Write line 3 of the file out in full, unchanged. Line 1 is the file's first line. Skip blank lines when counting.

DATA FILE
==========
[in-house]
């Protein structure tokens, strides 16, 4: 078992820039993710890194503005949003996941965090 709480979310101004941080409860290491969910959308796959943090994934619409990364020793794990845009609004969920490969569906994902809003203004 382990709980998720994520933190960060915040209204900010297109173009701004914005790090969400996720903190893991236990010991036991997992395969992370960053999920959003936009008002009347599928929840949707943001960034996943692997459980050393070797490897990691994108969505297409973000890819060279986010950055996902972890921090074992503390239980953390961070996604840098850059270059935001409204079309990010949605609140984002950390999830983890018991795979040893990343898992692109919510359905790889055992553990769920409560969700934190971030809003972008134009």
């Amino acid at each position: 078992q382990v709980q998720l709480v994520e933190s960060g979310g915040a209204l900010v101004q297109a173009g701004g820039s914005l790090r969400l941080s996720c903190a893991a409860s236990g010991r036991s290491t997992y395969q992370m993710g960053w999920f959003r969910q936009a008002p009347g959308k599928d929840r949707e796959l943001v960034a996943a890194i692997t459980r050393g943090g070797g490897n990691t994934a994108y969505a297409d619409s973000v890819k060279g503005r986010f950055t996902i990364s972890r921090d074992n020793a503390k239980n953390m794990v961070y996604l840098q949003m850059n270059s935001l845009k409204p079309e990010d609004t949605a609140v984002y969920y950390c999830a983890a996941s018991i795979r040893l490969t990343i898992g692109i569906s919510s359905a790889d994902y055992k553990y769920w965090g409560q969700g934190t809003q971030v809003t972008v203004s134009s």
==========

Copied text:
């Amino acid at each position: 078992q382990v709980q998720l709480v994520e933190s960060g979310g915040a209204l900010v101004q297109a173009g701004g820039s914005l790090r969400l941080s996720c903190a893991a409860s236990g010991r036991s290491t997992y395969q992370m993710g960053w999920f959003r969910q936009a008002p009347g959308k599928d929840r949707e796959l943001v960034a996943a890194i692997t459980r050393g943090g070797g490897n990691t994934a994108y969505a297409d619409s973000v890819k060279g503005r986010f950055t996902i990364s972890r921090d074992n020793a503390k239980n953390m794990v961070y996604l840098q949003m850059n270059s935001l845009k409204p079309e990010d609004t949605a609140v984002y969920y950390c999830a983890a996941s018991i795979r040893l490969t990343i898992g692109i569906s919510s359905a790889d994902y055992k553990y769920w965090g409560q969700g934190t809003q971030v809003t972008v203004s134009s």